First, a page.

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Old 05-14-2010, 03:30 AM
dameni dameni is offline
Join Date: Apr 2010
Location: New York City
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Default Re: Public space/sphere/options anyone?

Hello Jim,

Originally Posted by jimM47 View Post
You might want to check this. The latin poplicus and pubis don't sound that similar, plus one is second declension, the other is third declension.
I'm not a Latin scholar but it seems that the Latin root of the word 'public': 'Publicus' is influenced by 'pubes', adult population.

Here's an online etymological dictionary definition:


mid-15c., "pertaining to the people," from O.Fr. public (c.1300), from L. publicus, altered (by influence of L. pubes "adult population, adult") from Old L. poplicus "pertaining to the people,"

Originally Posted by jimM47 View Post
Some specificity might help here. Are you talking about expressive content or expressive form. Because it certainly seems as if adult-oriented expressive content pervades public space. Or do you mean "adult" as in nudity as an expressive form?
If you think of a building as the embodiment of a boundary between public and private, you can also think of your clothing that way. While there are no building codes that I know of that prohibit that you build a completely transparent dwelling, there are laws, usually local and gender specific, that regulate how much of your body can be exposed in public even from within private property if that property is in sight of public space. So by extension, if you want to shower in your transparent house you either have to wear a bathing suit or build a fence. (yes, the steam in the shower would probably be occlusive enough. But but you know what I mean.)

Originally Posted by jimM47 View Post
What's your definition of "public?" Is it possible in any society? The ability to use space inherently includes the ability to exclude other uses. I can't use a public baseball diamond to play baseball without excluding other people from it for a period of time. I can't use a track of land as a park without excluding someone else from building a shopping mall there. You can refrain from choosing by law whose competing uses win or lose, but you can't refrain from choosing at all whose competing uses win or lose. Someone has to win, be it by law, by custom, by societal pressures, or by force.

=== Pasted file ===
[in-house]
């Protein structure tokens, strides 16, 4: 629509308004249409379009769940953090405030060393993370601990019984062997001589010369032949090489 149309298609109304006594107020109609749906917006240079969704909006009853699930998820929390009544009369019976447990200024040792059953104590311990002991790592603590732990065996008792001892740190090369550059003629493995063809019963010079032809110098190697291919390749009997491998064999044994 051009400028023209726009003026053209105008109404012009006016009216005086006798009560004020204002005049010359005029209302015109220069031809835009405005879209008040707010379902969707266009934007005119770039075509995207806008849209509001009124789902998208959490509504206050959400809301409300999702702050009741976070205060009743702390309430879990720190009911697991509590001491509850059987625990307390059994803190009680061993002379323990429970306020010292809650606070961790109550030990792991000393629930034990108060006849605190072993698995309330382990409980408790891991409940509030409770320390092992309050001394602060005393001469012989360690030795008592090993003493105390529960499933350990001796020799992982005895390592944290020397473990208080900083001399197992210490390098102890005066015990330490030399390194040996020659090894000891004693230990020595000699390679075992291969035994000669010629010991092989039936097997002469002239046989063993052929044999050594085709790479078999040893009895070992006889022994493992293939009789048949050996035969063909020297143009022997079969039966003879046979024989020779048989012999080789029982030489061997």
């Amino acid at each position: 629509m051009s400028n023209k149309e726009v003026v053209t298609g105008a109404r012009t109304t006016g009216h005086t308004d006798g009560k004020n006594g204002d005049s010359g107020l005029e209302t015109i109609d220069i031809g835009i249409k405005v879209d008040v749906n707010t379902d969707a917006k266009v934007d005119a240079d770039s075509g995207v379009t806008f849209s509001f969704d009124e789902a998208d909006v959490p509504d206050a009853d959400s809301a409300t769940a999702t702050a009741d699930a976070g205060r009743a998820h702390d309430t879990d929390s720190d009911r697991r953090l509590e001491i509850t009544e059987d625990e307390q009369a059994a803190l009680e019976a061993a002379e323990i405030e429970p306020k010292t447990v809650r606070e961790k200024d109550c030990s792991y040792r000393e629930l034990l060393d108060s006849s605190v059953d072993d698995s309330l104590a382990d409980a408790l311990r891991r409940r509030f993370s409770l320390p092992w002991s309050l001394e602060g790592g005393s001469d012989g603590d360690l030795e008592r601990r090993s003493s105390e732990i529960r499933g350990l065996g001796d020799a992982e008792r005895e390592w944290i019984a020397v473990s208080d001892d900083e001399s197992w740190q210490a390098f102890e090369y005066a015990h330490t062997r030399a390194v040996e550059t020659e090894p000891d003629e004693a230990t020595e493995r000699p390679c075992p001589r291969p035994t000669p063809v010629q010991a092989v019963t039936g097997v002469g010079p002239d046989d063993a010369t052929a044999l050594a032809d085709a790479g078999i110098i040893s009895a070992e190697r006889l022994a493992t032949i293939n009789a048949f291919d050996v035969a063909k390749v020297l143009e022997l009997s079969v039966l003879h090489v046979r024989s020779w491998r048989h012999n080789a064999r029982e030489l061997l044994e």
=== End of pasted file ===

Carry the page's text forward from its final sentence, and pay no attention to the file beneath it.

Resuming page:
I'm not sure I have a personal definition of public, but lets say for argument's sake--and within the context of physical space--public space is shared space: The sidewalks and the streets, parks, plazas, beaches. Anywhere an individual doesn't have a right to privacy. That may well include in some instances business that are open to the public, but not a private club. Sure, a baseball diamond in a public park excludes one pair teams from playing while another one is, but that's just like saying I cant stand exactly where you are standing until you move a bit or sit on an occupied shady bench in a park until someone stands up. no laws are needed, just common courtesy. As for the public appropriation of space by force of law, or expropriation: We don't seem to mind doing it to build highways and shopping malls; but without a commercial interest to satisfy, (with the pretext of a larger common good such as jobs and traffic,) we rarely, if ever, see land expropriated to devote space for the public's use anymore. (Here I use public as a noun in the sense of people, the general public: Pupulus) The last great expropriation was for the national parks I think. Some argue that forced environmental conservation is a kind of expropriation, or even worst, a conspiracy to affect property values; but that doesn't necessarily involve access by the Public. In fact it may even result in the government proscribing both public and private access to such 'protected' land.

Originally Posted by jimM47 View Post
Different how? Physically? Culturally? Different in a way that can't be explained by the different history and growth patterns of the cities?